Invisible and Unheard: Black Representation at Lexington High School

Athena Li & Sarah Liu, Online Editor & Features Editor

While the official Lexington Public Schools’ mission statement declares “We All Belong” as its first priority on a list of eight, many students feel that its faculty and administration can do better to support their Black and Latinx students.

In June 2020, a survey titled “Invisible and Unheard: The Black Experience at Lexington High School” was published by Adrian Ayala, a Lexington High School alum. The paper surveyed Black and Latinx LHS students regarding the impact of their race on their educational experience. The survey highlighted the microaggressions, discrimination, and harassment students have faced within the LPS system. Students reported being fetishized, verbally assaulted with racial slurs and stereotypes, and falsely accused of crimes.

A lack of Black representation within the faculty and student mistreatment based on racial differences were two of the many concerns reported: 72% of Black students surveyed reported that they had never had a Black teacher at LHS and 62% felt that teachers, guidance counselors, and administrators treated them differently from their white counterparts. In addition, 62% of Black students surveyed believed that the LHS curriculum was not inclusive of racial diversity.

Andrew Baker, associate principal at LHS, acknowledges the challenge of properly addressing racial issues through education. 

“It’s difficult work because you’re unpacking hundreds of years of things that are structural…Our largest society has racism built inside it, so does every institution within it,” Baker said.

 Baker recognizes the need for increased cultural awareness at LHS. 

“Our curriculum should be reflective of our student body…We need to use [reports of racial discrimination in LHS]  to educate and grow. I am sure that there are daily microaggressions …that the school administration is unaware of, but that doesn’t mean they aren’t happening,” Baker said.

Marielsa McBride, a junior and community organizer for racial justice, believes students should be aware of the struggles their Black classmates face on a daily basis. 

“I don’t think it’s right for us to brag about our diversity if we don’t create equitable spaces for those students of color here,” McBride said.

McBride has been organizing a series of protests and discussion-based video calls to bring awareness not only to the Black Lives Matter movement but also to the overall issue of racial inequity and ignorance within Lexington.

While many people in Lexington have come out to support these endeavors, not all of her experiences have been positive.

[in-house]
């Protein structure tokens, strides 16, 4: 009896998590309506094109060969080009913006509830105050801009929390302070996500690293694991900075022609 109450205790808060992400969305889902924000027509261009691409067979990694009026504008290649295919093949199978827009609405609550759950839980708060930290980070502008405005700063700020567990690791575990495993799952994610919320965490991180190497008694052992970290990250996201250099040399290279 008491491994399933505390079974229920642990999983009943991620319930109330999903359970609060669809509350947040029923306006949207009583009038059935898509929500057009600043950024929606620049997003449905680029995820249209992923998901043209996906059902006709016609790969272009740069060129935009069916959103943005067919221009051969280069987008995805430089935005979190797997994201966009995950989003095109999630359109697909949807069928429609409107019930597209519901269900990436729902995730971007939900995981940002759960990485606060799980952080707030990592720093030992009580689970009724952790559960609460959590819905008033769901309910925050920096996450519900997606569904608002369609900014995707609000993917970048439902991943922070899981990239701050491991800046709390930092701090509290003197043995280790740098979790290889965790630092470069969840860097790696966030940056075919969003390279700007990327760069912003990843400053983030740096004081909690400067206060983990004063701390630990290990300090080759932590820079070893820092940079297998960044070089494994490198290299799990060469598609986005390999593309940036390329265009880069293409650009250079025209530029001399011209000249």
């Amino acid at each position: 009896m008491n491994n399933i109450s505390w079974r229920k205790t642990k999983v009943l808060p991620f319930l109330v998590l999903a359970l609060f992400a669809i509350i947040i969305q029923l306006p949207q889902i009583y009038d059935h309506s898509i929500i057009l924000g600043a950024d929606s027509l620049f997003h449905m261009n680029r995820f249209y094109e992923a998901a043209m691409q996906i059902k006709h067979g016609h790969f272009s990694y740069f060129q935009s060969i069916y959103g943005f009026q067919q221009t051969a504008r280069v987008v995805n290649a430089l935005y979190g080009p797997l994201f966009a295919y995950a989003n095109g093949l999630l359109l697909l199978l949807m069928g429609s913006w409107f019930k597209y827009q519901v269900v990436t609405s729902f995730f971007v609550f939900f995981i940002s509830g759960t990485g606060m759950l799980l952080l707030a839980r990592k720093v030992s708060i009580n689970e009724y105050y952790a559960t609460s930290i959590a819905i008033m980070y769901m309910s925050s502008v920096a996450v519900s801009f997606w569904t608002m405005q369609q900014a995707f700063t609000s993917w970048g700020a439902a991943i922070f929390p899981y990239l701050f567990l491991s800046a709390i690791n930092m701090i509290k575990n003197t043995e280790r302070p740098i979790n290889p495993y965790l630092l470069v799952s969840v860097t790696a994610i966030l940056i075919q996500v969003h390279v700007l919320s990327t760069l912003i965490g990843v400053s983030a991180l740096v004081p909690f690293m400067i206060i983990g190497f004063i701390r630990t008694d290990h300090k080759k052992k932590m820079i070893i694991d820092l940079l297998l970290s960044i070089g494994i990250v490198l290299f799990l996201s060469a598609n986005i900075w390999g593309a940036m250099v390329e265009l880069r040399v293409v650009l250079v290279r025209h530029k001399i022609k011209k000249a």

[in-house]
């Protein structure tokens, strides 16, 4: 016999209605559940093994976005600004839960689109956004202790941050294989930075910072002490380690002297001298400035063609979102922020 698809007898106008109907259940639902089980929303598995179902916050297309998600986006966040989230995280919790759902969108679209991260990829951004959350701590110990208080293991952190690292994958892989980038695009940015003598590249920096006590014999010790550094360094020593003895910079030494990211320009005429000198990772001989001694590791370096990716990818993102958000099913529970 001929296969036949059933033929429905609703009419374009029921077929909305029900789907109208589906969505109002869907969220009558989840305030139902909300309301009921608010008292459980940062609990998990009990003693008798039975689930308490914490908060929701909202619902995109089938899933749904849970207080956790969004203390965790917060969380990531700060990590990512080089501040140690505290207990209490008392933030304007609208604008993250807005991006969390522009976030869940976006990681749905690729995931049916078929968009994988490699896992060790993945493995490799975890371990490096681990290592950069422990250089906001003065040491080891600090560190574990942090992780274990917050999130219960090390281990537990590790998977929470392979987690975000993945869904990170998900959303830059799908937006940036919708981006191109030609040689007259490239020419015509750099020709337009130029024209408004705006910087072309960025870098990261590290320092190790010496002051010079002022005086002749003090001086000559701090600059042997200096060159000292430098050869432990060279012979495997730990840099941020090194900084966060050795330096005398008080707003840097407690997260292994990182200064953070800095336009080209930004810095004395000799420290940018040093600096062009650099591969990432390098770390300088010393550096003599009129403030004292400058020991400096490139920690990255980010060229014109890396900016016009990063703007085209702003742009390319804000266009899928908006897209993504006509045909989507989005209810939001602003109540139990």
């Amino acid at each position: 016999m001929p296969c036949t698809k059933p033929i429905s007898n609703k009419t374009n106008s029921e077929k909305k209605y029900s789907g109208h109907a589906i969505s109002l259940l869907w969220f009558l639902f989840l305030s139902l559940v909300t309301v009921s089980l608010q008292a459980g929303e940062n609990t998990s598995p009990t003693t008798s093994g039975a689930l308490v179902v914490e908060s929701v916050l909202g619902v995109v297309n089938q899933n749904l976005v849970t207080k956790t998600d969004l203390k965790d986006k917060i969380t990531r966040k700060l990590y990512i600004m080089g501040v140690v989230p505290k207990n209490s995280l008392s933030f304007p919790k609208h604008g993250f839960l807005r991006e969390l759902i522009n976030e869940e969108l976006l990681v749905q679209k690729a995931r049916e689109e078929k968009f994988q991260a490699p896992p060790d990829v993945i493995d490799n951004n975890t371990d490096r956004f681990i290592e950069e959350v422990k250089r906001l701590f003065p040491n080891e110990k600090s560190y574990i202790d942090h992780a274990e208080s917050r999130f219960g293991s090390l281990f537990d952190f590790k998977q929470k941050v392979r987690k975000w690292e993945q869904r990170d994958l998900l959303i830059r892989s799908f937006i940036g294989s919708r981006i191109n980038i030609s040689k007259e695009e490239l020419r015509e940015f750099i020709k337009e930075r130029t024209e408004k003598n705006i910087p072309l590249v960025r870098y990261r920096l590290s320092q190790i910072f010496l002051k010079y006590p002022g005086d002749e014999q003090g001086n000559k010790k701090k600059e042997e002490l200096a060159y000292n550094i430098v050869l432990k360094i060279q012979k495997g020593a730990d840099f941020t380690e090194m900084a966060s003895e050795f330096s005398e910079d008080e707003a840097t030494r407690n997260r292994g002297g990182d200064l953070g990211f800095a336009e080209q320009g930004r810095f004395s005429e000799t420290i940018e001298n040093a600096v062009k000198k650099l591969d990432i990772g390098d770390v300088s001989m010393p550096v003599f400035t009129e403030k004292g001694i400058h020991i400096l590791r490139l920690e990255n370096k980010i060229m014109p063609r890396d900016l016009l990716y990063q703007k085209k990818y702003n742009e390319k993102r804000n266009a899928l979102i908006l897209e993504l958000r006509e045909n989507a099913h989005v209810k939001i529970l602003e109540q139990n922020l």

“People view Lexington as a very liberal progressive town, and it definitely is in a lot of ways, but the amount of middle fingers and rude comments I’ve gotten while protesting in Lexington center is astonishing. That’s why I continue to protest, so they have to see me when they’re driving home from work. So it can’t be out of sight, out of mind,” McBride said.

McBride herself has also directly experienced racism at LHS. 

When asked about her personal experiences with race at LHS, McBride said, “…people talk about Black people in general as if they’re just less than them. People say the n-word around me all the time, which is completely unacceptable, not because they’re saying it around a Black person but because they’re saying it at all.” McBride also said that “… I know there are students at LHS who have done blackface, or said really hateful things, or done really hateful things.”

To raise awareness about Black experiences as a whole, several LHS students petitioned to create an African American literature course as a senior English class elective.

“It was a joy to be given the opportunity to work on the course and for the school district to be so amazing in its support of the creation of it. We hope everyone enjoys the celebration of Black thought and we hope as many people as possible take the class, regardless of background,” Mary Gretchen Segars, a METCO administrator and developer of the course, wrote in an email statement.

McBride urges her fellow students to educate themselves and those around them about Black Lives Matter and the history of systemic racism in the United States, as well as to do their part in rectifying systemic racism.

“There is nothing more harmful you can do than staying silent. It doesn’t matter if you’re uncomfortable with this, or if your family is uncomfortable with this. That is the biggest reason why you need to talk about it. Educate yourself, educate the people around you, come out and protest with me at the Minuteman statue from 5-6 every day other than Sunday,” McBride said.